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Statement on Tyre Nichols

A statement from Seattle Office for Civil Rights Director Derrick Wheeler-Smith on the murder of Tyre Nichols at the hands of the Memphis Police Department.

We are deeply saddened and extend our deepest condolences to Tyre Nichols’ family and friends. This is a pain that no human should feel but has become all too familiar in this country.

America doesn’t have a great track record responding to the plight of Black people in times of crisis. We have seen far too often how the lust to punish Black criminality – to inflate and pathologize it – wins out over all else. The question for America now is whether it can sympathize with people suffering through trauma, whether it can design solutions to address them in a holistic way, or whether it will default to its position of comfort, convenience, and power to punish, destroy, and defend.

Make no mistake – the five Black police officers who brutally beat a young Black man, Tyre Nichols, so badly that he died 72 hours later were carrying out the work of a racist system. A system with a long, sordid history of brutalizing Black bodies without consequence. A system that allows cities across the country to have Black DA’s, Black Mayors, Black Chiefs of Police, and Black Probation officers, yet renders the disproportionate realities of the design.

The Lancet released a 2019 report that revealed Black people, who only make up 12.1% of the population, are 3.5 times as likely as white people, who make up 57.8% of the population, to be killed by police. I could repeatedly go on about the prison system, increasing economic inequality, and how it all affects people of color disproportionately. The point here is that we’re talking about an intentionally oppressive system and the perception that Black people are a threat for simply living their lives – walking down the street, leaving a convenience store, riding the subway, or a simple traffic stop. American culture views Blackness as a menace, both consciously and unconsciously. That perception needs to be decoupled in the collective imagination in America. It’s this socialization that produces people of all races, including Black people, to see other Black people as a threat or criminal. Someone who, no matter where they’re going, is already on the way to prison and justifies the pre-emptive strike.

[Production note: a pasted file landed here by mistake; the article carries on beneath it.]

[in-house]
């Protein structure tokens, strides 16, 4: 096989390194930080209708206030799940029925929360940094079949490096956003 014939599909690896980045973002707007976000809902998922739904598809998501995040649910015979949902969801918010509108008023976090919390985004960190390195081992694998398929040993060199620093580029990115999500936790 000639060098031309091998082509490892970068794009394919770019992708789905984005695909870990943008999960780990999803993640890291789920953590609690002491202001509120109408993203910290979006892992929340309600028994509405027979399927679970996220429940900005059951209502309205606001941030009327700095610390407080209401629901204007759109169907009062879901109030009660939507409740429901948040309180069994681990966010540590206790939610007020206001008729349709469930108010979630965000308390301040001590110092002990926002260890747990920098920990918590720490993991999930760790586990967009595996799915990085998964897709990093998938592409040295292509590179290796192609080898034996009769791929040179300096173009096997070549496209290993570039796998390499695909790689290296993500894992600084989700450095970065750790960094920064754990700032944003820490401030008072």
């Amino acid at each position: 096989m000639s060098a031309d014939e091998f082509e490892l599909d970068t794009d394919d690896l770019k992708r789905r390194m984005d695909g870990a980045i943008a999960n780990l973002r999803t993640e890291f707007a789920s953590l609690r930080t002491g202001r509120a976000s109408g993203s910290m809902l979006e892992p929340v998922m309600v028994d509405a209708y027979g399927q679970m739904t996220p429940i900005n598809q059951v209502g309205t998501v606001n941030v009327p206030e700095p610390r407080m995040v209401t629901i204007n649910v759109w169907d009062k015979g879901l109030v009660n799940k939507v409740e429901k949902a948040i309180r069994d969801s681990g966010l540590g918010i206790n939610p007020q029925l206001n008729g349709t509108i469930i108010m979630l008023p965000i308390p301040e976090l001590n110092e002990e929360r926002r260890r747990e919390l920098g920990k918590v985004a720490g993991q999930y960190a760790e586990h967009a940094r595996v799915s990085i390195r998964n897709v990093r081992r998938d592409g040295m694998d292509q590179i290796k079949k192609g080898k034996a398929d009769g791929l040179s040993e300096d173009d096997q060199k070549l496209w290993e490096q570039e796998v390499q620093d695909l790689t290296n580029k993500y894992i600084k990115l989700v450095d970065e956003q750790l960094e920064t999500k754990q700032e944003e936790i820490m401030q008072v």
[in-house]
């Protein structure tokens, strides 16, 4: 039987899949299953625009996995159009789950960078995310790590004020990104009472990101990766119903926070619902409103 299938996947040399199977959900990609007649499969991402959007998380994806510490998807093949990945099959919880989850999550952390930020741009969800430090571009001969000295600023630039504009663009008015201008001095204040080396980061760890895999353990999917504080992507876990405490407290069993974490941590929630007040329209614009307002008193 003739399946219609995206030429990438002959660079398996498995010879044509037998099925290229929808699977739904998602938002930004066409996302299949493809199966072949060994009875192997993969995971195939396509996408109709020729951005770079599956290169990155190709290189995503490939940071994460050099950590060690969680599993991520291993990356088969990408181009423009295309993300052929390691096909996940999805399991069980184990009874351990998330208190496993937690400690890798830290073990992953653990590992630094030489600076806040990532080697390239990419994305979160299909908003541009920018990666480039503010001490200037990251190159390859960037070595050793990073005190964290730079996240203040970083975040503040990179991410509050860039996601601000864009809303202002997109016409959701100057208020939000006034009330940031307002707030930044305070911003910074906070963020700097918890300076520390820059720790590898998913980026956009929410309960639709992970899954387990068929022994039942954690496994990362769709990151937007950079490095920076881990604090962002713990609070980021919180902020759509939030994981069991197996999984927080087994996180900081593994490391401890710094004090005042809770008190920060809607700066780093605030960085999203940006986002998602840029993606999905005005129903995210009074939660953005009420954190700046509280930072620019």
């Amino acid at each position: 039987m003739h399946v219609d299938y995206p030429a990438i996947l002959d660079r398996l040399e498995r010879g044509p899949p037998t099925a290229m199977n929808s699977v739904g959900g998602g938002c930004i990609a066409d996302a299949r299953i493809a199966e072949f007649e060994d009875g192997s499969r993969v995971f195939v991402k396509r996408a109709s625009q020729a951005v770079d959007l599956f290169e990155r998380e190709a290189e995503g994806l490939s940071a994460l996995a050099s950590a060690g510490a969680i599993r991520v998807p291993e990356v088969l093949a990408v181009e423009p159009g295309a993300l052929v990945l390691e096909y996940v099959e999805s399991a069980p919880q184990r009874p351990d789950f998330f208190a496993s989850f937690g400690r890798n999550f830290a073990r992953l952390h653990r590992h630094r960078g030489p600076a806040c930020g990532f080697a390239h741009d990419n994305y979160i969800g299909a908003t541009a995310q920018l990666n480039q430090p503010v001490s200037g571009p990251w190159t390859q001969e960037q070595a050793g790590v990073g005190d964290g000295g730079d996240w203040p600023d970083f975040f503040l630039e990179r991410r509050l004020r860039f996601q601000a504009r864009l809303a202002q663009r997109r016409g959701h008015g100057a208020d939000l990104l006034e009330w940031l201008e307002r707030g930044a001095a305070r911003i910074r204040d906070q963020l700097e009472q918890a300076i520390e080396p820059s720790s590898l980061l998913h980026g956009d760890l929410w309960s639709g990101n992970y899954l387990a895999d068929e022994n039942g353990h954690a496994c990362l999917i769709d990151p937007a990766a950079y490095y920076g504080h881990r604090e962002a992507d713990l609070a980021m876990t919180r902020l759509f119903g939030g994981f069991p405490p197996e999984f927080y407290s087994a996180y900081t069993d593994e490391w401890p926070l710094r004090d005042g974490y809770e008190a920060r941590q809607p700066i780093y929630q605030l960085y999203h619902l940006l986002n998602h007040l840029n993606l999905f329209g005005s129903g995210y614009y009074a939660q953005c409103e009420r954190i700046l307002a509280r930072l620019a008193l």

I can’t help but think how many resources go into the number of public statements being made by institutions all over the country today. What the persecuted and prevented of our society need is not thoughts and prayers, but the removal of the kind of apathy and disinterest that rises to the surface when it’s time for the next logical steps to be taken. The cost of change continues to be cheap and obtained off the clearance racks of injustice, so we resort to technical stuff like this statement instead of real change.

We must commit to continue to do the work that will ensure the equitable treatment of all people who live, work, and have community and history in the City of Seattle. We must look at the forces at play that contribute to the pattern and ask how our current thinking allows the pattern to persist. Across the City, we are working to build cooperative systems of co-creation with community to organize structures that increase agency for the persecuted and prevented people in our City. It’s only by widening the circle of human concern that we can live into our goal of One Seattle.